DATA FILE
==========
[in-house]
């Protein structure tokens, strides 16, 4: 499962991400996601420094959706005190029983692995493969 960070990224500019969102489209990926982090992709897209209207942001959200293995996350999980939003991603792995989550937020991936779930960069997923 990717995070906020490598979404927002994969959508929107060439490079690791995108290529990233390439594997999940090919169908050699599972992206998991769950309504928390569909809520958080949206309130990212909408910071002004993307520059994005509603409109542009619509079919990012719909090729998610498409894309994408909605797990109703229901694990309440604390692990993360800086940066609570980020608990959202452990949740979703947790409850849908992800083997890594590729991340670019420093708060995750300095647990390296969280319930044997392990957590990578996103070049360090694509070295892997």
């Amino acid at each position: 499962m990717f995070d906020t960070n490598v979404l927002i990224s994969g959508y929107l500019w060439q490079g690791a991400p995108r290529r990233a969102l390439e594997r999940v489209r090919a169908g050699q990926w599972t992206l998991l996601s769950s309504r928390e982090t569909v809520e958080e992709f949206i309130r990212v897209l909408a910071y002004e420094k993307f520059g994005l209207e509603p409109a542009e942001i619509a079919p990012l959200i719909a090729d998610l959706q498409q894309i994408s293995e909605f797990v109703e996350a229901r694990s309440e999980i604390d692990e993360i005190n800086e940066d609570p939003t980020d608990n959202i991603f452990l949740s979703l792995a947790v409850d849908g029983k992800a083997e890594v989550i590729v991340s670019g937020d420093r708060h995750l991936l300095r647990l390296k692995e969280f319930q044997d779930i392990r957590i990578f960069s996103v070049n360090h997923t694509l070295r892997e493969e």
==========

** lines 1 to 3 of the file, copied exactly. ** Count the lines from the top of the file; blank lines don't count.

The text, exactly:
[in-house]
């Protein structure tokens, strides 16, 4: 499962991400996601420094959706005190029983692995493969 960070990224500019969102489209990926982090992709897209209207942001959200293995996350999980939003991603792995989550937020991936779930960069997923 990717995070906020490598979404927002994969959508929107060439490079690791995108290529990233390439594997999940090919169908050699599972992206998991769950309504928390569909809520958080949206309130990212909408910071002004993307520059994005509603409109542009619509079919990012719909090729998610498409894309994408909605797990109703229901694990309440604390692990993360800086940066609570980020608990959202452990949740979703947790409850849908992800083997890594590729991340670019420093708060995750300095647990390296969280319930044997392990957590990578996103070049360090694509070295892997």
């Amino acid at each position: 499962m990717f995070d906020t960070n490598v979404l927002i990224s994969g959508y929107l500019w060439q490079g690791a991400p995108r290529r990233a969102l390439e594997r999940v489209r090919a169908g050699q990926w599972t992206l998991l996601s769950s309504r928390e982090t569909v809520e958080e992709f949206i309130r990212v897209l909408a910071y002004e420094k993307f520059g994005l209207e509603p409109a542009e942001i619509a079919p990012l959200i719909a090729d998610l959706q498409q894309i994408s293995e909605f797990v109703e996350a229901r694990s309440e999980i604390d692990e993360i005190n800086e940066d609570p939003t980020d608990n959202i991603f452990l949740s979703l792995a947790v409850d849908g029983k992800a083997e890594v989550i590729v991340s670019g937020d420093r708060h995750l991936l300095r647990l390296k692995e969280f319930q044997d779930i392990r957590i990578f960069s996103v070049n360090h997923t694509l070295r892997e493969e």